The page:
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Cardiac magnetic resonance differentiates subtypes in bicuspid aortic valve and reveals various frequencies of aortic stenosis among subtypes


In a large series of 216 consecutive patients CMR could noninvasively differentiate various types of bicuspid aortic valve (BAV) morphology. BAV type was related to the frequency of stenosis but not to the frequency of aortic dilatation.


Bicuspid aortic valve (BAV) represents the most frequent congenital cardiac abnormality frequently resulting in premature valvular degeneration as well as aortic dilatation. In a large series of consecutive adult patients we describe the distribution of BAV types and the associated valvular and aortic abnormalities.


Among patients undergoing CMR for various clinical reasons between 2004 and 2009, we retrospectively identified 131 patients from our digital archive. Since 2010, we prospectively enrolled 85 consecutive patients with BAV. Using a 1.5 T scanner we obtained SSFP cine movies during breathhold across the aortic root aligned to the aortic valve plane. Slice thickness was 5 mm, in plane resolution typically 1.9 mm/pixel. Valve morphology was described on cine loops according to the surgical Sievers classification based on the presence and the position of a raphe in BAV. Using the cine loops the morphology a planimetry of valve orifice area (AVA) was done. Aortic valve stenosis (AS) was considered, if AVA < 2 cm2. Aortic regurgitation (AR, defined as regurgitation fraction > 10%) was quantified with phase contrast measurements during breathhold across the sinutubular junction. Aortic dilatation (diameter > 40 mm) was evaluated on contiguous axial gradient echo images across the chest and on additional 3D-MRA images, if available. Unclear cases and exclusion of degenerative tricuspid valves were solved by consensus.


216 data sets were available for analysis. Median patient age was 58 years (range 18-81 years). 74,5% of patients were male. Table 1 illustrates the distribution of BAV subtypes. 26% had BAV without a valvular lesion. The predominant valvular lesion was AS with 48%. Lone AR was found in 17%. A combined lesion of AS and AR was found in 9%. Those with AS were older (63±12 years) than the overall average (p<0.001). The patients with AR and those without valvular abnormality were younger than average (48±13 years; p<0.001 and 51±14 years, p < 0.01 respectively). Type 1RN (1 raphe between right and noncoronary cusp, overall 14%) was overrepresented among those patients with normally functioning valve (22%) and underrepresented among those with aortic valve stenosis (8%). Aortic dilatation was found in 38% of cases with no discernible preference for any specific BAV-type.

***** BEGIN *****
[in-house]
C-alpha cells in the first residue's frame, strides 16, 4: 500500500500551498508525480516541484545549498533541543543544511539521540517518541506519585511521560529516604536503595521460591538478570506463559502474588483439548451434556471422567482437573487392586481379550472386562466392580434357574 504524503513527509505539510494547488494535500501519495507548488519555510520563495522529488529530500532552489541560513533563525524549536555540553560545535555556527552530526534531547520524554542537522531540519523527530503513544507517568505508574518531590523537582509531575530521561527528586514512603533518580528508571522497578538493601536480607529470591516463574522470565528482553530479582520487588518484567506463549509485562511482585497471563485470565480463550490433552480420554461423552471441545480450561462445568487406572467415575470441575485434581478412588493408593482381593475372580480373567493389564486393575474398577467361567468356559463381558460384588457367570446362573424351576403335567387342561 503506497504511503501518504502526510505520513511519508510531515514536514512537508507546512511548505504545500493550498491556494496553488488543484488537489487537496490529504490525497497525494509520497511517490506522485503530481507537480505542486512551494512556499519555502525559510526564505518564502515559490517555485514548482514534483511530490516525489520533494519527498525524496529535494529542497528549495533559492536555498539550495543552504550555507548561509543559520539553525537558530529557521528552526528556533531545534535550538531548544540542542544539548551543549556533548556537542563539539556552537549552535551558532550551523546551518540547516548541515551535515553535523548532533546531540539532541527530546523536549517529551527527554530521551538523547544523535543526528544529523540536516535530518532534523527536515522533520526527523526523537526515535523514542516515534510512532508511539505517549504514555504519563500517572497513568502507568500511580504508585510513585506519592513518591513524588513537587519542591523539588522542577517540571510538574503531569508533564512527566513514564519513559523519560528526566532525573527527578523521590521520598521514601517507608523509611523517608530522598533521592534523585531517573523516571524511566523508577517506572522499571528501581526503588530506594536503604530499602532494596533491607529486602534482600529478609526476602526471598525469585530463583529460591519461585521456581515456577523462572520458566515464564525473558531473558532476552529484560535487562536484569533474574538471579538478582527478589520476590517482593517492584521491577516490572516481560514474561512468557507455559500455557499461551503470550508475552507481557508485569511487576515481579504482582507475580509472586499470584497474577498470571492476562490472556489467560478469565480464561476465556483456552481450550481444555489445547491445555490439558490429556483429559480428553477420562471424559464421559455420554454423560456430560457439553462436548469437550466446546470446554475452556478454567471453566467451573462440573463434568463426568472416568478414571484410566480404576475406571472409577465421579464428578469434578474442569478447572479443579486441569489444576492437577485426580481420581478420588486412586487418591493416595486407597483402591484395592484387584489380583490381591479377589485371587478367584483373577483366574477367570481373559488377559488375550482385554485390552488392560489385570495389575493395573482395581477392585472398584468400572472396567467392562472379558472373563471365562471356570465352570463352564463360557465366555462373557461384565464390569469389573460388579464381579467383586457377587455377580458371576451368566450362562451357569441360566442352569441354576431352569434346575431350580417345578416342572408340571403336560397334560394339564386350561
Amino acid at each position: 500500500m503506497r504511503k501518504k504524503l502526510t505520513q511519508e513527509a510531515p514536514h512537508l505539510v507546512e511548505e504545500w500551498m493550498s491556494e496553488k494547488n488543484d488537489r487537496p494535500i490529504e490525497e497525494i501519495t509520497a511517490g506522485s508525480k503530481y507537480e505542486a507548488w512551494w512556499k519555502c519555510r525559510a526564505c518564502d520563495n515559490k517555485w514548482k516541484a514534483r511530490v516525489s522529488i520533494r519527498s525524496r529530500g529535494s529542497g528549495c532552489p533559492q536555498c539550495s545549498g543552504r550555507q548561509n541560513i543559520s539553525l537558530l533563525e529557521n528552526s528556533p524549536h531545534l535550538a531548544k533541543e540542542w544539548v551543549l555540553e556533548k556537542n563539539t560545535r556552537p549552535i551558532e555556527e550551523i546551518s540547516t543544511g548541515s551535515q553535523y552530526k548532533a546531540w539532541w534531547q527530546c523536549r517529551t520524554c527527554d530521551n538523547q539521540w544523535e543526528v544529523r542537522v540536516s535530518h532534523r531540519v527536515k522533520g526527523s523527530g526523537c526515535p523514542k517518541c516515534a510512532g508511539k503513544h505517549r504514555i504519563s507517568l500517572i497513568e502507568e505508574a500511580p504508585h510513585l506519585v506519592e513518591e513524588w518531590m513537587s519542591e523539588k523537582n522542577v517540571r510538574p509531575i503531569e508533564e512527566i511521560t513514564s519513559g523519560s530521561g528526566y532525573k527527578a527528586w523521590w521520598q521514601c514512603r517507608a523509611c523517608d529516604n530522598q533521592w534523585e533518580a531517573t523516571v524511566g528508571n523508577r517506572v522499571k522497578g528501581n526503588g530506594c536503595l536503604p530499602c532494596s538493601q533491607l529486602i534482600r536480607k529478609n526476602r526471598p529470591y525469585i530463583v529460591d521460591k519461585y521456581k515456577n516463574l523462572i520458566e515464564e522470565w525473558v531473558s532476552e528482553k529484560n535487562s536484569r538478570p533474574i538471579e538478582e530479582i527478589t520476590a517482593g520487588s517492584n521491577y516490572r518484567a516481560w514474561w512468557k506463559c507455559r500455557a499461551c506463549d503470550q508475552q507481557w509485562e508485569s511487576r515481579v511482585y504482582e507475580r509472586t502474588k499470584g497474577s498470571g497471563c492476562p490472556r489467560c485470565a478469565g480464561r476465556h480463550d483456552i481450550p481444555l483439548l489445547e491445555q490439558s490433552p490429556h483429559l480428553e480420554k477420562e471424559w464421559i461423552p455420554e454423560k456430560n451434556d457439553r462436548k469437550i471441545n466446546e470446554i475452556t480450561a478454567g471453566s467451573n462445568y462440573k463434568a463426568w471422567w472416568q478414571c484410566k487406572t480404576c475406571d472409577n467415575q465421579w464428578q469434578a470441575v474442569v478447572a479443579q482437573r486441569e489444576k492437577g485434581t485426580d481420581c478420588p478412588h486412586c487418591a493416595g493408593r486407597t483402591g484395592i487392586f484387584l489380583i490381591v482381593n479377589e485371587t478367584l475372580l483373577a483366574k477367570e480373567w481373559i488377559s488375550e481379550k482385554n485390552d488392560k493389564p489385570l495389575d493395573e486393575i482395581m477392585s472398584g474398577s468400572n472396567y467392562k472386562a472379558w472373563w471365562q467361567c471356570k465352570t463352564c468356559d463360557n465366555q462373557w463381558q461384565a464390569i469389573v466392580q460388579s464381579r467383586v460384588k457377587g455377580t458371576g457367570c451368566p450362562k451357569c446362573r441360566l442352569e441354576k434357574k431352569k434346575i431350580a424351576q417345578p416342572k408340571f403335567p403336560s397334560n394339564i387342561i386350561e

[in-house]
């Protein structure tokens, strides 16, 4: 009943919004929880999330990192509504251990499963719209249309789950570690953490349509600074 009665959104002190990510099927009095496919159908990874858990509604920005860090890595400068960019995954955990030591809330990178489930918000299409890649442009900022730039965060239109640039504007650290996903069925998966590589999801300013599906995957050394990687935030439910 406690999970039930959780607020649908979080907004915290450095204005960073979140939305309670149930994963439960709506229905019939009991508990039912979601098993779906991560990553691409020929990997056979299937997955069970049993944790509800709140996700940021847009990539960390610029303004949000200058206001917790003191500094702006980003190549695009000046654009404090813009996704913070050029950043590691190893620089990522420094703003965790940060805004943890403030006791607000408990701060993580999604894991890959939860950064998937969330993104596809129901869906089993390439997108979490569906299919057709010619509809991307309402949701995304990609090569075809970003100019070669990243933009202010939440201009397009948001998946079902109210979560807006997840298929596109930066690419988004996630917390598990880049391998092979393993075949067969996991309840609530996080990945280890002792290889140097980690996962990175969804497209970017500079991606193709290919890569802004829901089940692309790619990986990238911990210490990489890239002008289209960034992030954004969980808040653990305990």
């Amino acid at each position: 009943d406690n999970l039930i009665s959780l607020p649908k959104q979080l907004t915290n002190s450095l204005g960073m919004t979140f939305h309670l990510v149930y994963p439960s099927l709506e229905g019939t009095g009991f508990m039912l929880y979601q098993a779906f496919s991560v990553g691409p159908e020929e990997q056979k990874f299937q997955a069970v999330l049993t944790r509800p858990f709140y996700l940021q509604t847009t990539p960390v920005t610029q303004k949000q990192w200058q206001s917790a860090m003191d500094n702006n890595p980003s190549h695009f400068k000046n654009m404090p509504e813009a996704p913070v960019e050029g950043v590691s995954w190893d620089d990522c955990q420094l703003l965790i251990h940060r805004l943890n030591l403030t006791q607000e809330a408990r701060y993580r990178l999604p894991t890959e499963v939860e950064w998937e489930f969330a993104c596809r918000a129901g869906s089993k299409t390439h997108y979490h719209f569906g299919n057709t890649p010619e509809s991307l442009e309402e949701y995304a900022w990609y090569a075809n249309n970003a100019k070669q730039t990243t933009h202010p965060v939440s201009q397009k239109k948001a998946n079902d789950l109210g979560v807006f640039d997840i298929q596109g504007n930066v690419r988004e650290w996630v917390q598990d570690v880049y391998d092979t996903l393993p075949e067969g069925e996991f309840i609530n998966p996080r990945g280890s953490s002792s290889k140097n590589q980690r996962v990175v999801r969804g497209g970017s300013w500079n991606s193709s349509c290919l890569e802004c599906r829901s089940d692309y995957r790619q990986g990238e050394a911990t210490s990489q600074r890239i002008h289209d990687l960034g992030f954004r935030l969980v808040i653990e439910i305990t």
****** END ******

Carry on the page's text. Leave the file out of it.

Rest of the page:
Table 1 Distribution of BAV morphology based on Sievers classification


CMR can noninvasively differentiate various morphologies in BAV. Whereas aortic dilatation was evenly distributed among BAV subtypes in our series, the frequency of aortic stenosis varied among BAV subtypes. Early differentiation of BAV subtype may help to guide patient management.


The study was supported by research funds of the university.

Figure 1
figure 1

CMR visualizes different types of bicuspid aortic valve in diastole (top row) and systole (bottom row). 1LR (left), 0-lateral (center), 0-AP (right).

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This article is published under license to BioMed Central Ltd. This is an open access article distributed under the terms of the Creative Commons Attribution License (, which permits unrestricted use, distribution, and reproduction in any medium, provided the original work is properly cited.

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Wassmuth, R., Schulz-Menger, J. Cardiac magnetic resonance differentiates subtypes in bicuspid aortic valve and reveals various frequencies of aortic stenosis among subtypes. J Cardiovasc Magn Reson 14 (Suppl 1), O69 (2012).

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